"Oh, for God's sake, put up your weapon, Galloway." The man who spoke was perhaps a dozen years older than the first and scowled at the other before dropping his gaze to hers. His brows rose as if in surprise. "I see now why the lad made himself a fool." He smiled, slowly, as if that expression alone could accomplish much. He was dark-haired, fit, and bonny, and would be the last person on earth to be surprised if such was said aloud. That much Catriona knew immediately. "So you are Gypsies," he said.

"We are Rom," Rory corrected from beside her on the narrow wagon seat. His tone was terse, and like the young man called Galloway, he too could manage disdain. It was not an emotion Catriona condoned—not when surrounded by a score of soldiers, well armed and well mounted.

"I and my cousin have been invited to entertain for the king's birthday festivities," she said, hurrying to draw attention from Rory's haughty demeanor.

"Have you indeed?" asked the dark man, and canted his head as if impressed.

"Lieutenant Brims," Galloway began. "They are Gypsies, and as such..." He paused then leaned closer to his superior, dropping his voice as he did so.

But in truth, there was little need to hear his words, for it had all been said before.

The elder man straightened with a grin, not pulling his gaze from Catriona's. "I think the king's guard can manage a few Gypsies in our midst."

"Are you certain, sir?" asked another as he urged his steed closer. He too was dark, but narrow faced and narrow lipped. "It looks as if this lass might take a bit of handling."

"Are you offering your assistance, Wickfield?" Brims asked, still smiling at Catriona.

"That I am," said the other, his eyes bright in the setting sun.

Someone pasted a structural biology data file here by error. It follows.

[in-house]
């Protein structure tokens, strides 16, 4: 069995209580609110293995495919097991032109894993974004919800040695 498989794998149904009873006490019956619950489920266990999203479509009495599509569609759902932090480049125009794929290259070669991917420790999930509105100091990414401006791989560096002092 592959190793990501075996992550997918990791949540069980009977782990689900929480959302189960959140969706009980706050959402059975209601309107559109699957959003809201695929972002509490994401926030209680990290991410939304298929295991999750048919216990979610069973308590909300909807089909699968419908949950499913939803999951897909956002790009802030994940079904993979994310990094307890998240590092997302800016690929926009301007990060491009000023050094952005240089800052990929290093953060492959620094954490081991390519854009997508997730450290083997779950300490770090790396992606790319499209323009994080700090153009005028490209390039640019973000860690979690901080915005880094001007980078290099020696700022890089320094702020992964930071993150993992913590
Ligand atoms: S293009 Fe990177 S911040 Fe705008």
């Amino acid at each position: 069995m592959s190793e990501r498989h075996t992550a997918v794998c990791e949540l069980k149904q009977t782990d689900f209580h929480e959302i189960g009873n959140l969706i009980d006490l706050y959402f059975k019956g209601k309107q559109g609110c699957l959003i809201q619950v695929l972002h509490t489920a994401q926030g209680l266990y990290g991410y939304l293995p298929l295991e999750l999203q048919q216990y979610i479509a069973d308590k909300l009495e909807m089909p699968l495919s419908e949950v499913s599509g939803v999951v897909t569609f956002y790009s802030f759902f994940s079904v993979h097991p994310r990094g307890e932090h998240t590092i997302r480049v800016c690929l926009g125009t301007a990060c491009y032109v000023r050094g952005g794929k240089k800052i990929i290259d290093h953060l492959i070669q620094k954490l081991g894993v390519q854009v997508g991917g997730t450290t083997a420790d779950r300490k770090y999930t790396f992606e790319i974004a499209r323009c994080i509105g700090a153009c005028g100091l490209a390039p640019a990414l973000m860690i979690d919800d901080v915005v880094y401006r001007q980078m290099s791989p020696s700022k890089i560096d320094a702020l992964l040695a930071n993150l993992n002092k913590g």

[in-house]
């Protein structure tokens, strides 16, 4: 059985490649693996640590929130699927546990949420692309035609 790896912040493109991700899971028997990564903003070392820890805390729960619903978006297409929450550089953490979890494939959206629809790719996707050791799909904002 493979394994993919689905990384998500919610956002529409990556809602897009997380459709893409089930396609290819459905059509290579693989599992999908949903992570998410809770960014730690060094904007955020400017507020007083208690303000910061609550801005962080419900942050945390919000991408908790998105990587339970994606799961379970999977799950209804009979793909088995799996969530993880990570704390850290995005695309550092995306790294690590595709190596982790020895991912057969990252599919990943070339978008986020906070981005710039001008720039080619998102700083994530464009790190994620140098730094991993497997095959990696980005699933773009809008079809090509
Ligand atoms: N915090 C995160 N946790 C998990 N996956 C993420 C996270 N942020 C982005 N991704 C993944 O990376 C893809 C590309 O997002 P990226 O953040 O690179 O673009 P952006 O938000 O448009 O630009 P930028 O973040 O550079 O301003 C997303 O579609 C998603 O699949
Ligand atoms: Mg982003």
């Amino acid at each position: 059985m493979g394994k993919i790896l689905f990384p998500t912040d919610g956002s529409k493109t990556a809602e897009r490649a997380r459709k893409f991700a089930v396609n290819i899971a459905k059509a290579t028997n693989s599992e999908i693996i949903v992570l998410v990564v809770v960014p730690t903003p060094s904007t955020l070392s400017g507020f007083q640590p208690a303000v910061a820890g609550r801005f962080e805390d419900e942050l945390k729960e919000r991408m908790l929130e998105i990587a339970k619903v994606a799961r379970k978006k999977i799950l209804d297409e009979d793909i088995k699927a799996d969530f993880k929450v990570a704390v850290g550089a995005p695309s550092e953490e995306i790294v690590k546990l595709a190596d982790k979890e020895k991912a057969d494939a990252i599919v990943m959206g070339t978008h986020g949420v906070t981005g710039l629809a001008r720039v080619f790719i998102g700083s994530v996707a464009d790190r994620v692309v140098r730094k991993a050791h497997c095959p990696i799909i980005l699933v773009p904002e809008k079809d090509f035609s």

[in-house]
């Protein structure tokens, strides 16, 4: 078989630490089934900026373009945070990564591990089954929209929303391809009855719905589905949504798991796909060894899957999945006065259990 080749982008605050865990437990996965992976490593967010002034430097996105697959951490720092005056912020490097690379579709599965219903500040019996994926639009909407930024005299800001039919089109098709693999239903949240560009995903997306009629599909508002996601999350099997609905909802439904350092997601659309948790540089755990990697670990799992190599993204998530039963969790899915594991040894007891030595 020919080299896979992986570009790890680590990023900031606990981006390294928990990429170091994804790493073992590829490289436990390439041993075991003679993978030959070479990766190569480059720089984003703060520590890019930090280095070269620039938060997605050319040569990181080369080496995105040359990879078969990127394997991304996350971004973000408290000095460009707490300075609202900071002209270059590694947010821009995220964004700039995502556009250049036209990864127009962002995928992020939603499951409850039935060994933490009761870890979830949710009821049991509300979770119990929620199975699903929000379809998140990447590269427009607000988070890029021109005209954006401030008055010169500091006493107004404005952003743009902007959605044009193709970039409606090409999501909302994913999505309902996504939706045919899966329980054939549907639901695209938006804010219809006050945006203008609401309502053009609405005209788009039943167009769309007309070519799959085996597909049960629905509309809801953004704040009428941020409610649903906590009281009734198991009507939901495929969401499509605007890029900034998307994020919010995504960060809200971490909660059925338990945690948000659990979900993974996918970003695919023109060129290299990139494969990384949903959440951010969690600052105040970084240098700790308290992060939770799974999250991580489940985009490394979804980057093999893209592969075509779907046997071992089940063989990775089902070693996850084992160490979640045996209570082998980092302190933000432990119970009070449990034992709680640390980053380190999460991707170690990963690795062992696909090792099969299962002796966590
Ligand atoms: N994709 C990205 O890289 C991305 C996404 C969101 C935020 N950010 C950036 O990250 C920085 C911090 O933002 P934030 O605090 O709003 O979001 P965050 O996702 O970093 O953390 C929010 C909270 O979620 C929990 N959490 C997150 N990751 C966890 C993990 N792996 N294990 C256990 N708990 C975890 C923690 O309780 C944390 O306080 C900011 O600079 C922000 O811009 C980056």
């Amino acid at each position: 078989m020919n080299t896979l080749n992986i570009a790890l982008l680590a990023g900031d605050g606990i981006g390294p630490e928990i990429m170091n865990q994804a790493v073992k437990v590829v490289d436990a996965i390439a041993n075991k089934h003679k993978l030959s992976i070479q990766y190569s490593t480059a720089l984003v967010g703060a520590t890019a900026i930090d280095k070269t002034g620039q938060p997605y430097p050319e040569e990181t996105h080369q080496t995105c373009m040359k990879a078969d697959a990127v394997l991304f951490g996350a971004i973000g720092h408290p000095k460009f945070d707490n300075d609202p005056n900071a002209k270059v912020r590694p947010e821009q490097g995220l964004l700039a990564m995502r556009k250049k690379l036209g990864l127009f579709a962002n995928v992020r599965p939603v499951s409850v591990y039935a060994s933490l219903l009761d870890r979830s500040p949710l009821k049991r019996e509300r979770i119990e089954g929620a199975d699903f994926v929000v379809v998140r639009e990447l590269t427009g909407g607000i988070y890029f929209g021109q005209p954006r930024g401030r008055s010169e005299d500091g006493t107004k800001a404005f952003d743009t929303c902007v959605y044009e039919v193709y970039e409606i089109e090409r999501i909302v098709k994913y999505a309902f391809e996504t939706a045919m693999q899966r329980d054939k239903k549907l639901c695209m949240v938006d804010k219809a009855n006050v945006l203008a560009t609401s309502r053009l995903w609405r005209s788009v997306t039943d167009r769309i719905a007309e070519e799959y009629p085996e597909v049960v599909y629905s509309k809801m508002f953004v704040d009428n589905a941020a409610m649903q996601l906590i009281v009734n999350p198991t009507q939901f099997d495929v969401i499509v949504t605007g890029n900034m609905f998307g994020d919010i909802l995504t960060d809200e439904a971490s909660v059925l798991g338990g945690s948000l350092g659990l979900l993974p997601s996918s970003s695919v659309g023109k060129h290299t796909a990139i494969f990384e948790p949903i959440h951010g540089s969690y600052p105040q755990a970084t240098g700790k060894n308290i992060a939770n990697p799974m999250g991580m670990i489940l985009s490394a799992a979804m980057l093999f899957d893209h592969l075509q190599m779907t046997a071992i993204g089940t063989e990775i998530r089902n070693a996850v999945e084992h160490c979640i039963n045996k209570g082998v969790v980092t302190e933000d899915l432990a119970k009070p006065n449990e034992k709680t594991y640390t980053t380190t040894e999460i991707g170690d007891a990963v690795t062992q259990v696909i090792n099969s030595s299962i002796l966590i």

"Very generous of you. But I see no reason for you to stay," said the officer. "You may return to your post with the others."

"Sir—" Galloway argued, but Wickfield interrupted him with a companionable hand on his shoulder.

"Not to worry, lad," he said. "I am certain the good lieutenant knows what he's about."

Galloway hesitated for a moment, but finally turned to the men behind him and ordered the troop away.

Their retreating hoofbeats sounded muffled in the still evening air. Celandine tossed her flaxen mane at the midges, and from behind, Cat heard Bay flirting with the soldiers' mounts.

"So you are entertainers?" said the lieutenant, leaning on the high pommel of his saddle as he stared down at her. "What do you do?"

"We are tumblers of sorts," Catriona said. "You may remember us from some years ago."

" 'Twas surely before I came to be in the king's employ," Brims said, nudging his steed closer. "For I would not have forgotten the likes of you."

Catriona smiled. Long ago she had learned that when the advantage of both flight and fight were against her, a ready smile was her best defense. And since her cart horse was tired and her gelding not the type to outdistance Brim's mount, she made certain her smile was effective. "I am flattered indeed, kind sir," she said, glancing demurely at her hands. "But I am certain a man of your stature has more pressing things to hold his attention."

"More pressing?" he said and laughed. "That I doubt. But tell me, sweet lass, what do I call you?"

He was uncomfortably close now. Close enough for her to feel the heat from his horse against her leg.

"They call me Catriona."

"A fine, bonny name, but one I've not heard before. It makes me curious as to its origin. Mayhap we could take a stroll in yonder woods and discuss it." He leaned from his saddle to brush the back of his gloved fingers against her cheek.

She was careful not to draw away, though she could feel Rory's jealousy like a tangible force on her opposite side. "Truly I would love to," she said. "But I fear I must press on toward the castle."

"Why the rush, wee Cat?"

"The king requested that we come." It was only a partial lie. "It seems unwise to make him wait."

"Certainly true," Brims said. "But the king is young and well involved with the preparations for the festivities. I am certain he will not notice a few minutes delay. Come with me," he ordered and reached for her.